Wherein bon vivant Ben Livant and I (Dan Jardine) speak our minds about movies, mostly.
The ad hominum disclaimer up front protects the review from critical scutiny it might otherwise invite.Then - Ben
Don't let that stop ya!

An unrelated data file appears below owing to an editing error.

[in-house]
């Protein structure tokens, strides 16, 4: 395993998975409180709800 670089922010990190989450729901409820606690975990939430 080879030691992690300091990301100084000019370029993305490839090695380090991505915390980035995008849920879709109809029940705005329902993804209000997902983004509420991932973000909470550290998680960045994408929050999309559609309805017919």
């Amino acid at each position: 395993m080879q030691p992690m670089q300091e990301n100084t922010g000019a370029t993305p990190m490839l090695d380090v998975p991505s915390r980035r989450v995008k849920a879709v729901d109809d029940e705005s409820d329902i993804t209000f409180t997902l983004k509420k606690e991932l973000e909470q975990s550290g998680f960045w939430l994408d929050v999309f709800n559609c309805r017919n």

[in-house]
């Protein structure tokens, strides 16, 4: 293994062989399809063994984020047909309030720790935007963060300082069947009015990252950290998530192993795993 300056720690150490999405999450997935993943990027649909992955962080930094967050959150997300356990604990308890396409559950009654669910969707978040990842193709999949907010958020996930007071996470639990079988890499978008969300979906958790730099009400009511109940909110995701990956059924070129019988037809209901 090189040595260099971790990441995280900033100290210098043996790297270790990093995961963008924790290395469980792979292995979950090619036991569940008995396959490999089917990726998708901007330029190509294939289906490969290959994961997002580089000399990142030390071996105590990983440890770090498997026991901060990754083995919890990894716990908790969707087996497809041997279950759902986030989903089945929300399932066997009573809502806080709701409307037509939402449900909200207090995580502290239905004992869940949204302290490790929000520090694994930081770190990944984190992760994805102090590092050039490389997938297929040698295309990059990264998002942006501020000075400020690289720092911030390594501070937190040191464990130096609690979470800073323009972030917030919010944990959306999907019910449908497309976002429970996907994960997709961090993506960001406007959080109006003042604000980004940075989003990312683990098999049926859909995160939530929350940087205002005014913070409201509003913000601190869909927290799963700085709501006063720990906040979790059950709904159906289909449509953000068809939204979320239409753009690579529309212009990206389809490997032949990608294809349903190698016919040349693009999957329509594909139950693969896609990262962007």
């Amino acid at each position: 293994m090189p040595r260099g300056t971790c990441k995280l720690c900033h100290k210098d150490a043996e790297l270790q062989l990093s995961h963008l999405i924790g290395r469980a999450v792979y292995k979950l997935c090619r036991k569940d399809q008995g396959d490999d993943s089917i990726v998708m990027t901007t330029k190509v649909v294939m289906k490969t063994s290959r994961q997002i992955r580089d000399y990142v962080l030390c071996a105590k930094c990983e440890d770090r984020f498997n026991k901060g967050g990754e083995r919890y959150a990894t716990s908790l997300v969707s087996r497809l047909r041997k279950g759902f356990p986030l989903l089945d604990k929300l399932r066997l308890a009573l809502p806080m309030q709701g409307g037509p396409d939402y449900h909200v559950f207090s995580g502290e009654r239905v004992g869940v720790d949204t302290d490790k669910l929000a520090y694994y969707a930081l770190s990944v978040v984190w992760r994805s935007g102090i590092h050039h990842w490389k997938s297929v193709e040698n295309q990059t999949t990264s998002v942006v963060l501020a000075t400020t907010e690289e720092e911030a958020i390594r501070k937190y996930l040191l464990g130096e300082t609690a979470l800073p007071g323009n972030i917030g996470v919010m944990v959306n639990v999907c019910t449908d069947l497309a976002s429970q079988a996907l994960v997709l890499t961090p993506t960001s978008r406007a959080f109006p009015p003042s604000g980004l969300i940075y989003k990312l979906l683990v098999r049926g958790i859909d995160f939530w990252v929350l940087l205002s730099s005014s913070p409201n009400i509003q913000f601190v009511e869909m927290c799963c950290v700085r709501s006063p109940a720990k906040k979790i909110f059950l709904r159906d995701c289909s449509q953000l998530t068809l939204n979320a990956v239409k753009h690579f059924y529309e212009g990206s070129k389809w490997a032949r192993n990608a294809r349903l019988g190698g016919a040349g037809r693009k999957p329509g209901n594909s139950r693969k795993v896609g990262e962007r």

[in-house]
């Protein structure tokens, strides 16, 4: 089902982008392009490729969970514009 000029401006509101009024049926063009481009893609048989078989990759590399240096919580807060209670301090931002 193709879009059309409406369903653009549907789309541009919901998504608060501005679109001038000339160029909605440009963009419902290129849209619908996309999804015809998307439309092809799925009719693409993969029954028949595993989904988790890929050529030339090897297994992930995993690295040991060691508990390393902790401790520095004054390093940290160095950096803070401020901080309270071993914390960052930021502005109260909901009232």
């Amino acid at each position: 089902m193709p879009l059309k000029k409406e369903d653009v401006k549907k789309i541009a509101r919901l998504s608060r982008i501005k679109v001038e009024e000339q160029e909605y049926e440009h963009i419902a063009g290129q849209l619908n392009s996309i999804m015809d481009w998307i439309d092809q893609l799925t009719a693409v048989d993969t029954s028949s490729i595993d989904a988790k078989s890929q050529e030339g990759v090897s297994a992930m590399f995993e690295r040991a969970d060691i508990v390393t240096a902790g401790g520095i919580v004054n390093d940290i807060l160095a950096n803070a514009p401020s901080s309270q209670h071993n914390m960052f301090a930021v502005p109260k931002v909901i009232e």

"Linklater's two films move us towards a new understanding of the genre of romantic films.""The struggle in these films is no less epic than that of a Greek tragedy between forces of free will and fate."Hyperbole for rhetorical effect or overzealous abandonment of judgment? This concern can be brought to bear on each of these statements in it's own right. Taken together, is it not conceptually problematic to simultaneously signal an advance of a contemporary type and an adherence to a classical type? I suppose a dialectical argument could be made. But bothering to make it might be misplaced given that the statements are such gross exaggerations in the first place.While I do not agree with the first statement that these films constitute some sort of modern aesthetic paradigm shift, it is the second statement that I believe is the more mistaken. A number of critical philosophic approaches could be adopted to pursue this but probably the most direct is to observe that there is no objective metaphysic of Nature in these films that functions the way Fate does in classical tragedy.On the contrary, there is only subjective psychology reflecting on itself given an existentialism-lite awareness of individual death. In short, there are no "forces" in these films. There is only personal passion. Or a pessimistic lack thereof.The unwillingness or inability to identify and grapple with actually existing forces - metaphysical, physical, sociological, political, economic, technological, whatever - is a key characteristic of Romanticism as a whole. For all of its tremendous critical power, it is ultimately the flight of the disillusioned solitary bourgeois to aristocratic heroism, be it privately stoical or publicly pronounced. The watered-down version of this for the masses is a kind of comforting consolation prize of middle-class erotic attachment between two souls. The films under discussion do not depart from this standard as far as I can tell. Which is to explain why I don't agree with the first statement either.Then - Ben
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